DJ Lady Shaka On The Power & Importance Of Nightlife

A live gig can be frenetic, even propulsive — it can also be a wondrous, booming rumble of community


DJ and interdisciplinary artist Lady Shaka. Photo / Babiche Martens

Nightlife offers a unique reflection of the vibrancy and soul of a city, whether it be nightclubs and the safe space they can provide for queer and trans BIPOC communities, the buzz of the latest and greatest restaurant or the frenetic energy of a live gig.

But its changing face is usually best represented by the people who were there: the ones who showed up, dressed up, socialised and danced, whether it is DJs, those front-of-house, club night promoters or fashion and art scene ‘It Girls’.

READ: 'I Thought I Had Walked Into The End Of The World': Judith Baragwanath On Life After Dark

For Viva Magazine — Volume Four, we asked a few of today’s local party people — each with creativity, personal style, social connections and charm by the bucketload — to share their perspectives on the joy of going out.

Here, DJ and interdisciplinary artist Lady Shaka reflects on nightlife in Tamaki Makaurau versus her new UK home, and her iconic set at a local pop-up of Boiler Room, a cult London club night that streams online.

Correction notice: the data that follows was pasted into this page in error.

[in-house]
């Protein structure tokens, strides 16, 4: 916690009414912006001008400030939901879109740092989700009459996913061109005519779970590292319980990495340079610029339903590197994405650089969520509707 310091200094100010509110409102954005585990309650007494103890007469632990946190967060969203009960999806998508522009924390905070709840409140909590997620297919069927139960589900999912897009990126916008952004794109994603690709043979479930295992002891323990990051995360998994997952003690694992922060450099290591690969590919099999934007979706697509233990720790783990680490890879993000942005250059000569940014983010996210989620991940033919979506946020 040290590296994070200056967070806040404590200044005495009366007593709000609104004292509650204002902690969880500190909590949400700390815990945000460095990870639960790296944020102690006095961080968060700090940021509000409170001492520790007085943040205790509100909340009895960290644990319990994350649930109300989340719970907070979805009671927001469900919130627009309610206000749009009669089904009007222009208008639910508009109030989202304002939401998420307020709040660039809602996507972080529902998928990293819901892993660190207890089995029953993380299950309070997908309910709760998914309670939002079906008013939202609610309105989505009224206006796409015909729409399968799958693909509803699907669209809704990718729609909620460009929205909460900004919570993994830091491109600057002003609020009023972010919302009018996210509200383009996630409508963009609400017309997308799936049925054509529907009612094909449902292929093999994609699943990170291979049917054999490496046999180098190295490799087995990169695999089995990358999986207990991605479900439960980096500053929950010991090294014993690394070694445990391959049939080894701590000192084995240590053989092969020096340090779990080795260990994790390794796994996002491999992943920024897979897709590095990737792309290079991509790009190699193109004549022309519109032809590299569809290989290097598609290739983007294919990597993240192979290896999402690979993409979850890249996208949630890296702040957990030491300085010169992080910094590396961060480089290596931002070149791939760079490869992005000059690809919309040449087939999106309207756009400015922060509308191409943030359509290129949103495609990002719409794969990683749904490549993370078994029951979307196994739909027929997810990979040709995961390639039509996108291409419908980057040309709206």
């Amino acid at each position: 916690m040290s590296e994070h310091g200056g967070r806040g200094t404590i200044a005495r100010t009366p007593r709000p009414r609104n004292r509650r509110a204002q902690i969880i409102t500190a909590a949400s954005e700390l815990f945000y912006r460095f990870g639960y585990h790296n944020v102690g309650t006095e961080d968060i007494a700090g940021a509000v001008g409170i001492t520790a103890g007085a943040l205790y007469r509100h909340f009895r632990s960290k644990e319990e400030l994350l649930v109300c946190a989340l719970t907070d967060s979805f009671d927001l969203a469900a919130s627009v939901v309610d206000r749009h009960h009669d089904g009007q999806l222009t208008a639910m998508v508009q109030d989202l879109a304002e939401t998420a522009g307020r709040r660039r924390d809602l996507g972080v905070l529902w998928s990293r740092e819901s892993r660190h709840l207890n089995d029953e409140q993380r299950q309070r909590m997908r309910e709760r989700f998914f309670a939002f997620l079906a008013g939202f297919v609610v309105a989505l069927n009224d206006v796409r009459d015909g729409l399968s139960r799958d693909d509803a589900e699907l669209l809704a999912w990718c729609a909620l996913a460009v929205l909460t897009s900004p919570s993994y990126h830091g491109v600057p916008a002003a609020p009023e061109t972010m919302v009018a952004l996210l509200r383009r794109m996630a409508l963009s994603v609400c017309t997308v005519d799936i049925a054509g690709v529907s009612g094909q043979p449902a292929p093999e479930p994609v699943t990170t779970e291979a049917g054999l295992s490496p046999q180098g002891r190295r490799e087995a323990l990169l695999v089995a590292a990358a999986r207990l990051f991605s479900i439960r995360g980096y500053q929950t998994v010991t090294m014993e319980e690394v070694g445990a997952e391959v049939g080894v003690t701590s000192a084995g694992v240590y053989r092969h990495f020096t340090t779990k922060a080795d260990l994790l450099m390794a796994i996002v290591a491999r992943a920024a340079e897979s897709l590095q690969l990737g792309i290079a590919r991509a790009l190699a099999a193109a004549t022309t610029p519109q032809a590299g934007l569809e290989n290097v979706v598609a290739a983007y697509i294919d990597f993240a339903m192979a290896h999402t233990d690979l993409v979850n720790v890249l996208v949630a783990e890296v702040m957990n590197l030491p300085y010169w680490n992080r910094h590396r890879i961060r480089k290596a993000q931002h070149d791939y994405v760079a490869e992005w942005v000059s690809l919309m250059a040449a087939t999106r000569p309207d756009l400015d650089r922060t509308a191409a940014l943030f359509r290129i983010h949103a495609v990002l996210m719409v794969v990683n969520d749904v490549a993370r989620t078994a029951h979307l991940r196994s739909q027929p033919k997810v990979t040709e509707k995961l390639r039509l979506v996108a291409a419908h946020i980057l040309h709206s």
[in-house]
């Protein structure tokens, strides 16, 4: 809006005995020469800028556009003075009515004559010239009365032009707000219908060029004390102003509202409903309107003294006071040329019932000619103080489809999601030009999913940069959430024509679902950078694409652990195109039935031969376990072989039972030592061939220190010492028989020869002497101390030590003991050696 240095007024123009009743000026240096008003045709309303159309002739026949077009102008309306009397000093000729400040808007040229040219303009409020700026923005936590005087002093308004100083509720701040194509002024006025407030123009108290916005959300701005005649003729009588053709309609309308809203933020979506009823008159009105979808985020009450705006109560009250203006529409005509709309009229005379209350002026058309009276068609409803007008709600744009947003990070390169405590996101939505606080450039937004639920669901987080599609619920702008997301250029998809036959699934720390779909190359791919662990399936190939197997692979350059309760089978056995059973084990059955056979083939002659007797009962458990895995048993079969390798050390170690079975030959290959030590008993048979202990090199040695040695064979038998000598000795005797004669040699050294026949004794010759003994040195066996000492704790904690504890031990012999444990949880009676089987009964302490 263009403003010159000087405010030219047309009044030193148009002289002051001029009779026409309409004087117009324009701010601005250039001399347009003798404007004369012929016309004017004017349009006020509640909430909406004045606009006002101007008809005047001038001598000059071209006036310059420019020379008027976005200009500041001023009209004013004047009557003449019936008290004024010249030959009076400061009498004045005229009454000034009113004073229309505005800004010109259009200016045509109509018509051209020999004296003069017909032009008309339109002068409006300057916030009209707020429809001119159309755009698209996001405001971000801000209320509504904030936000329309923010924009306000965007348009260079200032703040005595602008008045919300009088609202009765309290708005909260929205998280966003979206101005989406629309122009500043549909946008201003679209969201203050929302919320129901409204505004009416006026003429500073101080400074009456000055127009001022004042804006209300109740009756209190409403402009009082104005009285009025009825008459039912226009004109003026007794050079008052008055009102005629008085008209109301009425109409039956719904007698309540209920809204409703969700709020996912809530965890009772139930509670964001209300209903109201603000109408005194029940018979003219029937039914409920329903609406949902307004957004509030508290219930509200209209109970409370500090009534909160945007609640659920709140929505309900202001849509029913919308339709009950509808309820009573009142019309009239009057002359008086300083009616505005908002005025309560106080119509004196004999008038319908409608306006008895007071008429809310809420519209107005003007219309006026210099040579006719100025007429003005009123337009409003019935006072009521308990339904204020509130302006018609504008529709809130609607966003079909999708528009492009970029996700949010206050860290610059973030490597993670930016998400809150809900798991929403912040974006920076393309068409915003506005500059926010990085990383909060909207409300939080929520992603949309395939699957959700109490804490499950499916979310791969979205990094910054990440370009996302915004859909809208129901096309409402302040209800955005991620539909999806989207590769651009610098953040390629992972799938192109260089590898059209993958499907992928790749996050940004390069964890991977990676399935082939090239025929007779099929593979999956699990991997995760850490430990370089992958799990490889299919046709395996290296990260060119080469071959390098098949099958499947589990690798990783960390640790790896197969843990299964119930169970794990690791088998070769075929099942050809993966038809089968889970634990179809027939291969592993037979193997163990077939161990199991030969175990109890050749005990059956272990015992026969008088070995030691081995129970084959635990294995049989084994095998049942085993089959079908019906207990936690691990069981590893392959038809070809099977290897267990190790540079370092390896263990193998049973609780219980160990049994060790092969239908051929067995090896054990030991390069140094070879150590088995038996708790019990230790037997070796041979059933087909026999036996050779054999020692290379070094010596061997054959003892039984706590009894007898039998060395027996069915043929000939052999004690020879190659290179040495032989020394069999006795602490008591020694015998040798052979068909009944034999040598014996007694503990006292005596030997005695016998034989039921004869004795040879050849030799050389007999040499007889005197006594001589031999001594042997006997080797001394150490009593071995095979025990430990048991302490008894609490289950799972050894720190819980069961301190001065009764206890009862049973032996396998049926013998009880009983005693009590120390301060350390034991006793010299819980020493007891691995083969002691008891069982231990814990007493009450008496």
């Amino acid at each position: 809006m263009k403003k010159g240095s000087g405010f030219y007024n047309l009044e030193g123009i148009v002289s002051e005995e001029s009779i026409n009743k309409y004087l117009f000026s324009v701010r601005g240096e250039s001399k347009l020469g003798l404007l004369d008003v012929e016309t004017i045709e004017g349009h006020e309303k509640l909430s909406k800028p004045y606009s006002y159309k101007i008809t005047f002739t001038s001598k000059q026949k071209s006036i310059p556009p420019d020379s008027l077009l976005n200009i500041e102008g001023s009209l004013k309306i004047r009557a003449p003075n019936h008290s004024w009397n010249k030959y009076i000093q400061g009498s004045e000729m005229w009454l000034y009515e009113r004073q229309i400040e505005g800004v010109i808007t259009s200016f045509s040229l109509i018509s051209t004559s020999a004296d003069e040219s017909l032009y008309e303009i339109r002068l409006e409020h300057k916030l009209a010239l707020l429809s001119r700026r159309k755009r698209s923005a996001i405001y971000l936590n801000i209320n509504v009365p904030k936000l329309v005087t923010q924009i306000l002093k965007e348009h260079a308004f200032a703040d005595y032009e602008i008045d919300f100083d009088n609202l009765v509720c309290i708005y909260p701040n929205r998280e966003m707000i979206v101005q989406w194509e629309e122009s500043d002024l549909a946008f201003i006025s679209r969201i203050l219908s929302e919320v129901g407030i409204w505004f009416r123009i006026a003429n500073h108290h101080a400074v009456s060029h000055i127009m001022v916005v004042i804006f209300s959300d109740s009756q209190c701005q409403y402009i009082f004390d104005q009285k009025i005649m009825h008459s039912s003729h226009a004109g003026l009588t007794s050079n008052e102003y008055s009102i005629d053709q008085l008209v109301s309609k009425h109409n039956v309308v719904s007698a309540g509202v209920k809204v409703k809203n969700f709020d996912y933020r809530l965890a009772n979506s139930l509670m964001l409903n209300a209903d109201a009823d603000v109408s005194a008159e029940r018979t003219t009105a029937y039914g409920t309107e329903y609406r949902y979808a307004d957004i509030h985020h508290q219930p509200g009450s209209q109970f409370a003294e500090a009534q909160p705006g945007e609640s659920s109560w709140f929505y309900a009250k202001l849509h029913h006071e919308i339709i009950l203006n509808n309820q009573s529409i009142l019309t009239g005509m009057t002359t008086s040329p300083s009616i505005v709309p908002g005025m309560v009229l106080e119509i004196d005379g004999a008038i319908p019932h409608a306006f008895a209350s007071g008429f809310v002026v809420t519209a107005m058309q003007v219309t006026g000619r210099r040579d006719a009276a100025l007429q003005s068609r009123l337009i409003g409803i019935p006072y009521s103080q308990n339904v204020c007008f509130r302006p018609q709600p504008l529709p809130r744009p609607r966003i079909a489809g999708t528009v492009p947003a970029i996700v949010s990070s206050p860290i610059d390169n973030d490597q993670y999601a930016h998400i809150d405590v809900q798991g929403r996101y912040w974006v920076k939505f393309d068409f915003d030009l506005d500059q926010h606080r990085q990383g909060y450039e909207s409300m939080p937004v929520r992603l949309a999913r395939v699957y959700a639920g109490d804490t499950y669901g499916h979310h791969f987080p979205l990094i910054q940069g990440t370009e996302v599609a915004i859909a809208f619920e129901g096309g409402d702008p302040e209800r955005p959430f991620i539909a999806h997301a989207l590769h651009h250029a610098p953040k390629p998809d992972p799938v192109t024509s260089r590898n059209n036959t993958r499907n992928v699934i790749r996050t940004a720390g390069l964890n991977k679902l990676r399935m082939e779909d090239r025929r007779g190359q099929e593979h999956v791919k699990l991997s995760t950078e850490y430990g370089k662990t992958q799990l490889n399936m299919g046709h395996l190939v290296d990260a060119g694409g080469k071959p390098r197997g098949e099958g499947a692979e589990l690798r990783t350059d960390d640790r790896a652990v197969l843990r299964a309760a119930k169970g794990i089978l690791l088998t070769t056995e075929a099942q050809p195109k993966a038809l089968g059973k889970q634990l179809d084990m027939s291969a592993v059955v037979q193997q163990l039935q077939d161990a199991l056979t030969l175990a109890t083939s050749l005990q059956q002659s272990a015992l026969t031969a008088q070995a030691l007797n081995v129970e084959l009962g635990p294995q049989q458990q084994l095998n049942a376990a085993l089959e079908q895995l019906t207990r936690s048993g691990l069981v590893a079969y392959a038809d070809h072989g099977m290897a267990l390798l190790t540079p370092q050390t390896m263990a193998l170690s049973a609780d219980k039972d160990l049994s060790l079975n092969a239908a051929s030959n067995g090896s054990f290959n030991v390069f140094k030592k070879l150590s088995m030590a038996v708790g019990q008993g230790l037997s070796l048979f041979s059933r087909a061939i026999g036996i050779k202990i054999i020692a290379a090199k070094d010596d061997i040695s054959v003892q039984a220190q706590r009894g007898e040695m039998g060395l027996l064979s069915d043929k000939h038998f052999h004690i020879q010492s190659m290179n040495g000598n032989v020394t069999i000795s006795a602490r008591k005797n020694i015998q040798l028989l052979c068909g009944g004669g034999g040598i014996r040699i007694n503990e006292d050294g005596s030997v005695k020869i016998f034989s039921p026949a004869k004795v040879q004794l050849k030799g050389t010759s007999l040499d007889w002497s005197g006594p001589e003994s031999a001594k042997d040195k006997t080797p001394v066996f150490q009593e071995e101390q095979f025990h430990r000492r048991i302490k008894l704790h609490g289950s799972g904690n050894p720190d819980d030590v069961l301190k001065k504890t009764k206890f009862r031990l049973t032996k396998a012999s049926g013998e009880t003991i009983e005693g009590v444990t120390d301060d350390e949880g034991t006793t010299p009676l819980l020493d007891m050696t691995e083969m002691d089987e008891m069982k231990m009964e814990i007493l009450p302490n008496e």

Why do you go out?

As a DJ, most of my work is predominantly in the clubbing and nightlife scene. It is where I make a living, create art, create a vibe and make people feel something.

Why is nightlife important to a city… and the culture of a city?

It creates diverse spaces for people to enjoy themselves and to experience new music, people and places. It creates memories and places for people to belong.

Why is it so important for QTBIPOC communities?

Nightlife is important for a lot of QTBIPOC, especially with the rise of safe spaces for and by QTBIPOC. Having spaces for people to be their genuine selves without fear of judgement or hate is important!

How often would you go out? And where do you tend to go?

Most weekends I am performing at clubs, bars or festivals, which means I am constantly experiencing new places, new scenes and contributing to nightlife culture. My journey is always changing, which means I am always down to experience something new.

When and where did your love of nightlife start? When did you start going out, and what are your memories of that?

As soon as I was of age I was going out, having dance battles in the middle of the dance floor and making new friends. I first started off attending a lot of Afro/Dancehall events such as Wuk It Up and whatever was going on at Neck of the Woods. One of my favourite memories was definitely dancing to DJ Orikol while eating KFC that I had snuck into the club. My three favourite things all in one: music, dance and food.

What role does fashion play in your approach to nightlife?

I love fashion and wearing clothes that represent me and what I am about. I wear clothes that make me feel sexy, that make me feel good about myself no matter my size. Fashion, to me, should always be fun and daring or, at the very least, make you feel good.

Covid has obviously had a huge impact on nightlife across the world, something you would have seen in the UK and coming home to Auckland. What have been some of the impacts, for you personally, and that you have seen in the wider industry? How have you seen it return?